adulteress, advoutress, aunt, b-girl, baggage, barber’s chair, bayadere, bimbo, bitch, boiled stuff, bona roba, bordel woman, brass, brass nail, bride of the city, broad, brothel, brothrell, bulker, buttock, call girl, carry-knave, cat, causey-paiker, chere amie, chippy, cocodette, cocotte, common, common prostitute, common woman, commoner, community, concubine, courtesan, croshabell, curtal, customer, demimonde, demirep, deuki, devidasi, doll-common, dolly-mops, doxy, easy-make, escort, drab, drivelling, fille de joie, fire-drake, fire-ship, flagger, fling-dust, fling-stink, forligerwif, fornicatress, frail sisterhood, geisha, girl of the town, grisette, hack, hackney, hackney-lady, hackney-wench, hackney-woman, hackster, hetaera, harlot, harridan, hell-moth, high-flyer, ho, hooker, hore, horizontal, horse-breaker, hure, hussy, hustler, jade, joro, jumbler, kedeshah, kennel-nymph, kisaeng, lady of easy virtue, lady of pleasure, lady of the evening, lady of the night, land-frigate, lass, loose fish, lorette, man-leech, market dame, mar-tail, maux, meat, meretrician, meretrix, mermaid, minx, miss, mistress, mob, model, moll, molly, mopsy, moth, mutton, myltestre, night-shade, night-trader, night-walker, night-worm, nocturnal, occupant, pagan, paramour, pavement princess, petite dame, piece, plier, polecat, portcwene, poule-de-luxe, professional, pros, pross, prostisciutto, prostitute, public commoner, public woman, pug, punk, pusher, puta, putain, putanie, pute, quean, queen’s woman, quiff, receiver-general, rig, roller, salope, scarlet woman, screw, scrubber, scupper, sensualist, sex worker, shawl, she-trader, skank, skit, slack, slattern, slut, soiled dove, spiritual wife, split-arse mechanic, stale, stew, stewpot, strange woman, street girl, street-walker, strum, strumpet, tail, tart, tawaif, tayū, tom, town-miss, town-woman, trader, traffic, tragalist, tramp, treadle, trollop, trug, trugmallion, trull, turn-up, tweak, twigger, twopenny upright, unfortunate, unfortunate female, unfortunate woman, vamp, venture, venturer, visor-mask, vizard-mask, waistcoateer, walk-street, wanton, wench, Whetstone whore, white slave, whore, Winchester goose, woman, woman of easy virtue, woman of the town, working girl, yūjo, yum-yum girl, zonah
“The prostitute is a ship to be boarded (fire-ship, land-frigate, scupper), and food to be eaten (boiled stuff, buttock-banqueting, mutton, loose fish, meat). This obviously overlaps with the description of prostitutes as animals. … In addition to referring to sex, sporting-house suggests the last significant source of vocabulary for this section, which is that of pleasure.”
Love, Sex, and Marriage: A Historical Thesaurus
By Julie Coleman
Oh goodness, the above is amazing. I was hoping this would happen and it already did, a reading of the above for the strange patterns that arise from it. There were several that I didn’t include, like the mentioned buttock-banqueting, and the vile lot-lizard, most because all of these are already too easily dumb jokes, unused by anyone involved, the words of silly people who think by giving a stupid name to something they find personally impossible, they are doing something funny. (This is very similar to the logic of rape jokes, at least one of their major strains, the discomfort of certain men at the reality of something called “rape” disavowed by treating it like an archaic or fictional practice. A similar form is in most forms of privileged joking, the impossibility of real racism, for instance, being the engine for dumb white kids laughing at racial slurs.) I’m sure some of the above list are of this kind and I’m not aware enough of the historical context to notice. The violence of some of the names, on the other hand, rings truer to the practices of the men involved. The reason I was looking for a list like this, I wanted to write a short sentence based on an image of some prostitutes that gathered at a Vietnamese restaurant in the immigrant section of Daegu in the middle of the day, waiting for the restaurant to turn into a night-club and brothel later in the day. None of the words I had on hand were appropriate, either too violent or degrading, or too silly, or too clinical. Sex-worker, one of the more appropriate terms, is of the last kind, a flat, unliterary word, proper for certain kinds of discussions as the self-chosen appellation of many of the women who work in the industry or work on their behalf. The strain that struck me wasn’t so much the degrading, silly or clinical. Those seem obvious to thinking about even the words anyone would have on hand. It was the over-literary, the pretentious, the antique greek and latin, the french, demimonde, cocotte,grisette, hetaera, meretrix, etc., that were more unsettling, like the sober variation on the logic of the silly. I was drawn, in the end, to some of the more anglo terms, like mopsy or chippy, which rang the most meaningless to me, neither withdrawn into stupid jokes or literary fantasy, but sounded the most even, uninflected with judgment, rooted in a local accent, if feminine-diminutive. Chippy was out, for being a fish-and-chip shop and for sounding stupid, so I went with mopsy.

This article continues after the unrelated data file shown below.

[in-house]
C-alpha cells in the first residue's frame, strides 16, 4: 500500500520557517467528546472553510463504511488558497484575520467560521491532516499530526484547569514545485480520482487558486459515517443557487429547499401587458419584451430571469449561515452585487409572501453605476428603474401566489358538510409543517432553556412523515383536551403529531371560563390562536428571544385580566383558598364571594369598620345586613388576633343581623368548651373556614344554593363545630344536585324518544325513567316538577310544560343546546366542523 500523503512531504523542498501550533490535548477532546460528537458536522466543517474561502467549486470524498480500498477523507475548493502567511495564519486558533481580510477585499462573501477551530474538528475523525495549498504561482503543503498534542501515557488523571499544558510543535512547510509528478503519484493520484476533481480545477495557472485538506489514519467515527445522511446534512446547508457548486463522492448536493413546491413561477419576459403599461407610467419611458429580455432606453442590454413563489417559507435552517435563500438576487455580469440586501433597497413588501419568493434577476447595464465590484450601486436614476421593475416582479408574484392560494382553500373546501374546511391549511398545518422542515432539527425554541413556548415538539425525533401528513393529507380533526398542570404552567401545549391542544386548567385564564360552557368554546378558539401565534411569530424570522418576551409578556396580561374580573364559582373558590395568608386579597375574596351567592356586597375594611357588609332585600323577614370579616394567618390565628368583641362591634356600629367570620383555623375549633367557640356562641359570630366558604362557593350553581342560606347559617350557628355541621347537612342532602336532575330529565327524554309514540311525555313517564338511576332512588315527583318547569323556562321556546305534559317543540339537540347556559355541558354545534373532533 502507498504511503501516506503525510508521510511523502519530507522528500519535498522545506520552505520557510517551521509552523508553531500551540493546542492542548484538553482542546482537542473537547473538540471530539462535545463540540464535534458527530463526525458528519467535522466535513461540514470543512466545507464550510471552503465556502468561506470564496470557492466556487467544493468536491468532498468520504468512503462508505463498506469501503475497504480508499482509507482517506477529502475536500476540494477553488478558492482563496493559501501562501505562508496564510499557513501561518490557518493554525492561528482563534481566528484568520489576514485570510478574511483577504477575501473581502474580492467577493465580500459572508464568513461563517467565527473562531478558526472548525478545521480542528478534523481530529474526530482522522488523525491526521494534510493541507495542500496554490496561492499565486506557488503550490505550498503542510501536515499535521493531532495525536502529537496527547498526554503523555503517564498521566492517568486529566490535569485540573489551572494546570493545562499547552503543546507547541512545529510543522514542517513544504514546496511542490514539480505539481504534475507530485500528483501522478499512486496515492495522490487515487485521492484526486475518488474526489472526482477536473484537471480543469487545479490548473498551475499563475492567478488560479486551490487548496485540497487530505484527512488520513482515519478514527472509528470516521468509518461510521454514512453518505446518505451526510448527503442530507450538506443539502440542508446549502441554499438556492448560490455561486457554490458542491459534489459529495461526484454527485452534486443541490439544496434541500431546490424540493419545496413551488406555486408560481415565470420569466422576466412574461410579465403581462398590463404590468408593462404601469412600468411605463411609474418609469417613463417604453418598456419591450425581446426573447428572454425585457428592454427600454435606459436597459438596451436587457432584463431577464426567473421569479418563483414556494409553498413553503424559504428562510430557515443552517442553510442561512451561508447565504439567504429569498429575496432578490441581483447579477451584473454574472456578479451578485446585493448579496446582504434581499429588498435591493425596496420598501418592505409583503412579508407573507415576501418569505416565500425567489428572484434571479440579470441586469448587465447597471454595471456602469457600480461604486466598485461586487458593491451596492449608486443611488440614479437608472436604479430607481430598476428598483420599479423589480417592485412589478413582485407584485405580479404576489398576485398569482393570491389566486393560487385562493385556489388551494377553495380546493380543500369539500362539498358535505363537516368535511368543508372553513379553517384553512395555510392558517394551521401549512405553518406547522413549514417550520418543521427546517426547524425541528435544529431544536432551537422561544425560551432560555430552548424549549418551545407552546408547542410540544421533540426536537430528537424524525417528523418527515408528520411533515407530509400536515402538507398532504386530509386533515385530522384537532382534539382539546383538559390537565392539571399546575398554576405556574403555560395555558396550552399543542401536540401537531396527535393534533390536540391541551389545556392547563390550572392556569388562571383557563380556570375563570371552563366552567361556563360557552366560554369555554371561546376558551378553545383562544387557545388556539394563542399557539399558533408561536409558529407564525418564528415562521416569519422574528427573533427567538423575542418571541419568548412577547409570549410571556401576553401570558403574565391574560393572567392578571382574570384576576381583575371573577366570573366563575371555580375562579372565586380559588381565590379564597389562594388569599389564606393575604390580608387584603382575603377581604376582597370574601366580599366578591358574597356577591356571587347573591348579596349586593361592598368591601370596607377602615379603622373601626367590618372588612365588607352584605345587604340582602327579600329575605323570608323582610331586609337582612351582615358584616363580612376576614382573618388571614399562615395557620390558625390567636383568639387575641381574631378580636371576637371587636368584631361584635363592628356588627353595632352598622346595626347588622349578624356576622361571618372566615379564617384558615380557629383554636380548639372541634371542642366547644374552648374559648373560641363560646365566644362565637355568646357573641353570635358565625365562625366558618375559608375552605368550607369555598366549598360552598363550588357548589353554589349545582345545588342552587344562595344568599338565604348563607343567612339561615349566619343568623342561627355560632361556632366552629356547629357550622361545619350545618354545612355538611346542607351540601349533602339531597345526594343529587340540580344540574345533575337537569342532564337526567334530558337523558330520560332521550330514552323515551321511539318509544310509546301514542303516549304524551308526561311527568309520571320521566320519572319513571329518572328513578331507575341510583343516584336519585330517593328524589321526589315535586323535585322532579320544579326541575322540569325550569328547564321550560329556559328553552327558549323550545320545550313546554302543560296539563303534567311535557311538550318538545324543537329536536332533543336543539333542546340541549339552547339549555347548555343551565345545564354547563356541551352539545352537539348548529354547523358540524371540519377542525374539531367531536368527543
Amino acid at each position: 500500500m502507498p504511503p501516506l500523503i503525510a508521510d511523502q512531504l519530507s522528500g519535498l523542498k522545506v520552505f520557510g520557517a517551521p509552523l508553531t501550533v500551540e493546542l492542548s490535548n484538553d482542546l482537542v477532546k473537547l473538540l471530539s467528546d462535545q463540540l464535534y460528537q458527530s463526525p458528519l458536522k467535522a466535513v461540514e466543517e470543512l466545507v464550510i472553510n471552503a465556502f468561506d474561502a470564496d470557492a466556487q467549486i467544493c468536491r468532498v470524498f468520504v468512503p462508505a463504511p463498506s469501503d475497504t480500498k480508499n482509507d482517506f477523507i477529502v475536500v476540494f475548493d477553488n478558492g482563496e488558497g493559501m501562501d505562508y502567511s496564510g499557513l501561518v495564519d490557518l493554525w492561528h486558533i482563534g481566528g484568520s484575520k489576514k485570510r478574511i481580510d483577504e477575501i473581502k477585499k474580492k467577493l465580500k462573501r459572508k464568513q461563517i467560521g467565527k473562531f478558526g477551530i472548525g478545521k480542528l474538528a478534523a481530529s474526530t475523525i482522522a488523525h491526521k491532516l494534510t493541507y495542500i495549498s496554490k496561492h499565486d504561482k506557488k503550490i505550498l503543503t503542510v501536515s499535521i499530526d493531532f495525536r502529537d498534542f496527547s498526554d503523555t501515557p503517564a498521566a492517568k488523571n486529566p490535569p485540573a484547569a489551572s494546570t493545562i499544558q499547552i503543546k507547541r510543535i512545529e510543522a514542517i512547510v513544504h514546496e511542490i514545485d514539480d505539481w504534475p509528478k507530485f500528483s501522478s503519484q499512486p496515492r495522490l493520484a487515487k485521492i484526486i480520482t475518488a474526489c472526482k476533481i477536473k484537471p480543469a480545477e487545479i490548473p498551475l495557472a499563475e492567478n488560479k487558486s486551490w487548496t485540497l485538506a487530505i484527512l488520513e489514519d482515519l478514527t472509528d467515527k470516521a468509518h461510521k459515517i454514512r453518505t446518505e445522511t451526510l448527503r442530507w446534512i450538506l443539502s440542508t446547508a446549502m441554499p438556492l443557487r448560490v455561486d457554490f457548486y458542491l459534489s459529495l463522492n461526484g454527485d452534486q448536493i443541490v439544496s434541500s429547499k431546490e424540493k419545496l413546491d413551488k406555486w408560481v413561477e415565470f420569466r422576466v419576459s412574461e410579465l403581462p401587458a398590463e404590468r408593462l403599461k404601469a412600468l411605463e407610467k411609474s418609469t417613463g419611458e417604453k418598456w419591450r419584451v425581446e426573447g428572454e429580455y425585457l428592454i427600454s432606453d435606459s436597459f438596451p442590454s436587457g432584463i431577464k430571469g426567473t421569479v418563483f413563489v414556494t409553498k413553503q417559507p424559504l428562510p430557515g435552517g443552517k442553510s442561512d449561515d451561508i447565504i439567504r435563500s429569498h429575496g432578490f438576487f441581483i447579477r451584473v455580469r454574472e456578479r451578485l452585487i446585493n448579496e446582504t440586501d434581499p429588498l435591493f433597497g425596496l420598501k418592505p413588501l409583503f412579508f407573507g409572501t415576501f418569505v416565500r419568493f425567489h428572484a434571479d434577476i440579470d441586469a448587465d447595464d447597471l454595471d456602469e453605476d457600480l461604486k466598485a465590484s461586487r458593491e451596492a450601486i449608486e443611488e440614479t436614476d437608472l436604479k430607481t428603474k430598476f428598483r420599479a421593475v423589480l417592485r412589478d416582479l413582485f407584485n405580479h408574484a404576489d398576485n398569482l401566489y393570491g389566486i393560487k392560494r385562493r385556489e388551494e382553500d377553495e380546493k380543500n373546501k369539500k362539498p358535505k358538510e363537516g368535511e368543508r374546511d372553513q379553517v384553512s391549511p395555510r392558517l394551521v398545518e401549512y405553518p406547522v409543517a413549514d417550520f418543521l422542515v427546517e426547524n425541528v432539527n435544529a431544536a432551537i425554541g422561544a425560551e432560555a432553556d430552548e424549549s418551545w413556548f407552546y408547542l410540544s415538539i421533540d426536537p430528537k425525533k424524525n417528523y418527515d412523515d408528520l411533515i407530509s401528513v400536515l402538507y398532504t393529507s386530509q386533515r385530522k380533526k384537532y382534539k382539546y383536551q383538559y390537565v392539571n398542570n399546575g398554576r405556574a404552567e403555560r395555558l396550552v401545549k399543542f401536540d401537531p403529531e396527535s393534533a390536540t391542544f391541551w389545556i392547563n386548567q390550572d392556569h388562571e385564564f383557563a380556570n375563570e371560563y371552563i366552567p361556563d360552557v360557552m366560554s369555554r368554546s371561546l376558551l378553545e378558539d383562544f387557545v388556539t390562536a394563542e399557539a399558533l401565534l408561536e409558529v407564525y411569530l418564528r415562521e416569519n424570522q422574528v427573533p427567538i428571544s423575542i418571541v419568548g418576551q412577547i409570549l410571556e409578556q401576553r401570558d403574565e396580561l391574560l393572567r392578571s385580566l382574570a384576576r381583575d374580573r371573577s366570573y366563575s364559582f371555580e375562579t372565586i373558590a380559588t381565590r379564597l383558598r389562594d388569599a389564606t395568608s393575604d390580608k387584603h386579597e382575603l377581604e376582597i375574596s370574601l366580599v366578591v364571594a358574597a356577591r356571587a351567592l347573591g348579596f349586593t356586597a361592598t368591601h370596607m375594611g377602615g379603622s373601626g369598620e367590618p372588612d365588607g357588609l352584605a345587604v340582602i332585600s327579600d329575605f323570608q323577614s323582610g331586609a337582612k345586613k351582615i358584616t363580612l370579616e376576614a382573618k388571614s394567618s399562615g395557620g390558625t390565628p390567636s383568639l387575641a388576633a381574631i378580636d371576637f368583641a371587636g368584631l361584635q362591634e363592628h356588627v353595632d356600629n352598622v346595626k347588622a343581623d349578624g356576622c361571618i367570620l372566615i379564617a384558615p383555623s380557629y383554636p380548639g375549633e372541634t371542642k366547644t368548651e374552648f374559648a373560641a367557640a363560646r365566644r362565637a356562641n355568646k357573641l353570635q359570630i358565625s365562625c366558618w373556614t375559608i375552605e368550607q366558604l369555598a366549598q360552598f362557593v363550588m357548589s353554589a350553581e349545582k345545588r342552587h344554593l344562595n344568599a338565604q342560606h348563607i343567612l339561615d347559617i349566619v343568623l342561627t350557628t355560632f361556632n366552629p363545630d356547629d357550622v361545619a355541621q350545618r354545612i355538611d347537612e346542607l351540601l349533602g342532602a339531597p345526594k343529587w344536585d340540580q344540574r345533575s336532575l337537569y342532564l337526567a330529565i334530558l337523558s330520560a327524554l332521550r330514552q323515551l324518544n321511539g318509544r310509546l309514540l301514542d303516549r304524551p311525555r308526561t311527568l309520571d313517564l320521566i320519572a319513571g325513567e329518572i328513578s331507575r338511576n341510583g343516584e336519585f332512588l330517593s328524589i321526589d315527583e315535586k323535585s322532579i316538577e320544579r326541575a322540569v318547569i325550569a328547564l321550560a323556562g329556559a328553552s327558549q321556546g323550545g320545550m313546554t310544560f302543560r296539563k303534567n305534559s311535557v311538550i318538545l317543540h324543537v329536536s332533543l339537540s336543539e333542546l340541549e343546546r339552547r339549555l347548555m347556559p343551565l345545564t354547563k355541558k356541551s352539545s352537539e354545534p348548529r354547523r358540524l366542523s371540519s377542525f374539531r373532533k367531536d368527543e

I’m sure there’s nothing unproblematic about those words, at least when they were in use, but what drew me to them was exactly my ignorance of how they were unproblematic. It doesn’t do any good, to my eye, to resurrect the ugly shades of a word that has lost them. The death of a context can be an opening to a variety of the word that should exist, both somehow evocative of the social role and the women who live in it, yet able to be used in a context that is neither an attack on those women nor a bullshit fantasy about delightful, literary lives.